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Collection Michael Fulp House
Object Name Print, Photographic
Title West elevation detail
Description Black and white photographic print showing detail of southwest eaves wall and severely damaged roof.

Details include: random rubble masonry west eaves wall; door and window frames; top of cellar door frame; stove chimney [removed during 1970 restoration] on northwest [left] gable wall [see MFHPH22-1005.01.023, Footnote {1} for discussion of this chimney].

The names "Bridge Keeper's House" and "Covered Bridge Keeper's House" most likely originated in the 19th or 20th century because of the obvious proximity of the house to the eastern approach ramp to the covered bridge [see Image #3]. The toll house for most of the period of private ownership of the bridge [1833-1885] was the Kulp House on the Union Township [southwest] side of the Schuylkill River. The covered bridge is indicated on the Amity Township map published on page 27 of the 1876 "Atlas of Berks County," which locates the "Toll House" on the opposite river bank as of that date. The period of ownership by Berks County [1885-1952] will be the subject of further research to determine whether local residents served in any role which might be described as that of a "keeper." According to surviving neighbors, a woman named Alice Garber lived in the Fulp house and performed some of these duties in the mid-20th century.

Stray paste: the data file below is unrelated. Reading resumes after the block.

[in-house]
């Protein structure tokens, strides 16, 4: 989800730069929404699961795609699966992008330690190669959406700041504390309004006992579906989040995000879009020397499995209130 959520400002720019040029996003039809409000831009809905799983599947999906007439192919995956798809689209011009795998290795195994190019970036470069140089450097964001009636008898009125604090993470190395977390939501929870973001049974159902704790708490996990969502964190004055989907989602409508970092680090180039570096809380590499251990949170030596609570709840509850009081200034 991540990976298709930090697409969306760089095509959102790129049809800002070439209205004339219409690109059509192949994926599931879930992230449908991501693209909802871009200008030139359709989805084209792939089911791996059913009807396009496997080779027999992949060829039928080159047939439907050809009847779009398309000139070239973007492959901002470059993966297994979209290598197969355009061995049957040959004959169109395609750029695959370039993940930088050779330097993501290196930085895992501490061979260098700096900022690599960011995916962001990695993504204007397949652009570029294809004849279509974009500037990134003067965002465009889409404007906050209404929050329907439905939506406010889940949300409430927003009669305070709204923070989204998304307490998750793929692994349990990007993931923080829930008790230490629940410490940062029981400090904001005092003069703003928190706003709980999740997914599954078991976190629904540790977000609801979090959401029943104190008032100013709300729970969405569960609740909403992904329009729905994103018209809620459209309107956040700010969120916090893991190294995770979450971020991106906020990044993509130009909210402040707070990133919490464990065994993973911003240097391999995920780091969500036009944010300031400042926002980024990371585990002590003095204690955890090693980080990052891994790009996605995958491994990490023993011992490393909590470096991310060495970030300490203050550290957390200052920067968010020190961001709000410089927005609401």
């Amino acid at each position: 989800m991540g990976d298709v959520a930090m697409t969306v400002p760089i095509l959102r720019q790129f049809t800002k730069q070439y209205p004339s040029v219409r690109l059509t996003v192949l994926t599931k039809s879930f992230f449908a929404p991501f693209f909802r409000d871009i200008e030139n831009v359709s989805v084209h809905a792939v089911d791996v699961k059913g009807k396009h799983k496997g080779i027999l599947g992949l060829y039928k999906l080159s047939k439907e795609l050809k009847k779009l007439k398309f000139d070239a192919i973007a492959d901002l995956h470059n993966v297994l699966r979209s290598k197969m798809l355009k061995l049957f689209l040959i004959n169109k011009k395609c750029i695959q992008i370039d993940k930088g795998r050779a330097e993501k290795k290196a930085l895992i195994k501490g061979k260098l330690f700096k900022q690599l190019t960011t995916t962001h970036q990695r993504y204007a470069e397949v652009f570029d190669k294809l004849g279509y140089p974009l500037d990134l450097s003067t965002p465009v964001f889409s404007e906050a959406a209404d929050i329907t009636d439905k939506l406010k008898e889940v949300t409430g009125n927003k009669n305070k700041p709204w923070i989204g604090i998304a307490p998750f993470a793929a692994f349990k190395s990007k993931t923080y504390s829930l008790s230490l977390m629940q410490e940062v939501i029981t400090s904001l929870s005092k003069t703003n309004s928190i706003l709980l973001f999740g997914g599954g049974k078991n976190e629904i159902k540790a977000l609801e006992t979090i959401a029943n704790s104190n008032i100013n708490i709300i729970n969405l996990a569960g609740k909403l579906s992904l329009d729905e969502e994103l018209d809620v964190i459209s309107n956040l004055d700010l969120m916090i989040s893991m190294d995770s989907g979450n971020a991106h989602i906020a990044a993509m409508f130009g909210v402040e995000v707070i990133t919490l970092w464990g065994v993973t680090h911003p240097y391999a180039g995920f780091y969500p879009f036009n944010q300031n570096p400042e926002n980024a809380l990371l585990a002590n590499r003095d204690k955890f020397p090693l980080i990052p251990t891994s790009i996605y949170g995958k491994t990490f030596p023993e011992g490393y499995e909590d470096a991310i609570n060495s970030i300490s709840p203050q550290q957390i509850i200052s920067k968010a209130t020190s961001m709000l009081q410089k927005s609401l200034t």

No record has been found documenting the service of any resident of the Fulp House as a "keeper" of this covered bridge.
If the toll collector was also the 'keeper,' primarily responsible for maintaining the bridge in a passable condition for wheeled vehicles, pedestrians, and sleighs, and considering the apparent lack of documentation of the performance of this role by pre-20th century occupants of the Fulp house, it seems unlikely that the house served this function in any significant or official capacity. Nevertheless, it is plausible that one or more occupants of the Fulp house could have served in some informal or occasional capacity facilitating ingress to and egress from the bridge on the Amity Township side. See additional discussion in MFHPH16--1005.01.017, footnote {1}.
The Douglassville bridge was constructed about a quarter-century after the death of the first occupant Michael Fulp, who resided in the house from c.1783 to 1795, and again from 1806 to his death in early 1808. In the late 18th and early 19th century there were fords in the vicinity of Morlatton ["Molatten"], providing transport and communication between Amity and Union Townships. According to tradition, a ferry operated across the Schuylkill River near Morlatton at some time prior to 1833, when the first bridge was constructed. A ferry would have been required to operate as a raft or other shallow-draught vessel at this location, where the mean depths provided a good location for a ford, called the "White Horse" as early as the late 18th century .

See additional image #2 for notes written in blue pen and pencil on verso providing the date of the photo.
Photographer Unknown
Date 1964
People Fulp, Michael
Print size 7.72 x 9.66 inches
Catalog Number 1005.01.048
Archive Number MFHPH47
Frame# MF52110-12 & -12verso
Search Terms MFHPH
MFPH
Michael Fulp House
Michael Fulp House Photo
Gable-end Chimney
Elevation Photo
Gable Wall
Eaves Wall
Stove Chimney
Roof Damage
Vintage Photo
Ford
Ferry
White Horse Ford